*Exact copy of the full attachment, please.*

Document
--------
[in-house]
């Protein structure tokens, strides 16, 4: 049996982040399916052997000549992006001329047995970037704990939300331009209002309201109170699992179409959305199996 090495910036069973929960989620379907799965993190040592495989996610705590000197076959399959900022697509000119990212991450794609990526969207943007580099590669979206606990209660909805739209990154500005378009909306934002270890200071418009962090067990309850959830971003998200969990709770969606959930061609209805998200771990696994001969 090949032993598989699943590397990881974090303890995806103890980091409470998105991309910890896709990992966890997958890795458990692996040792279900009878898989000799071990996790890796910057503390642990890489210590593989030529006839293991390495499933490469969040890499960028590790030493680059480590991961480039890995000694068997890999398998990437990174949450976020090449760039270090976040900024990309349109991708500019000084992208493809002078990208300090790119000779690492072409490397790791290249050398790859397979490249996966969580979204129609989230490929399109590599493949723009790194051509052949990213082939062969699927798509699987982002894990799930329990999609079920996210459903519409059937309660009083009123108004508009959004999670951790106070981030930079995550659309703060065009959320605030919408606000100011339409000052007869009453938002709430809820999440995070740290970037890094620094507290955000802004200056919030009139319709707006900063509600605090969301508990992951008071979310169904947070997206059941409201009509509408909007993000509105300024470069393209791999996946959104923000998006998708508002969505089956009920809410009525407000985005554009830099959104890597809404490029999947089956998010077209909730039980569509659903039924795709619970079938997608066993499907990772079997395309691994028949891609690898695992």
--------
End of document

[in-house]
């Protein structure tokens, strides 16, 4: 049996982040399916052997000549992006001329047995970037704990939300331009209002309201109170699992179409959305199996 090495910036069973929960989620379907799965993190040592495989996610705590000197076959399959900022697509000119990212991450794609990526969207943007580099590669979206606990209660909805739209990154500005378009909306934002270890200071418009962090067990309850959830971003998200969990709770969606959930061609209805998200771990696994001969 090949032993598989699943590397990881974090303890995806103890980091409470998105991309910890896709990992966890997958890795458990692996040792279900009878898989000799071990996790890796910057503390642990890489210590593989030529006839293991390495499933490469969040890499960028590790030493680059480590991961480039890995000694068997890999398998990437990174949450976020090449760039270090976040900024990309349109991708500019000084992208493809002078990208300090790119000779690492072409490397790791290249050398790859397979490249996966969580979204129609989230490929399109590599493949723009790194051509052949990213082939062969699927798509699987982002894990799930329990999609079920996210459903519409059937309660009083009123108004508009959004999670951790106070981030930079995550659309703060065009959320605030919408606000100011339409000052007869009453938002709430809820999440995070740290970037890094620094507290955000802004200056919030009139319709707006900063509600605090969301508990992951008071979310169904947070997206059941409201009509509408909007993000509105300024470069393209791999996946959104923000998006998708508002969505089956009920809410009525407000985005554009830099959104890597809404490029999947089956998010077209909730039980569509659903039924795709619970079938997608066993499907990772079997395309691994028949891609690898695992």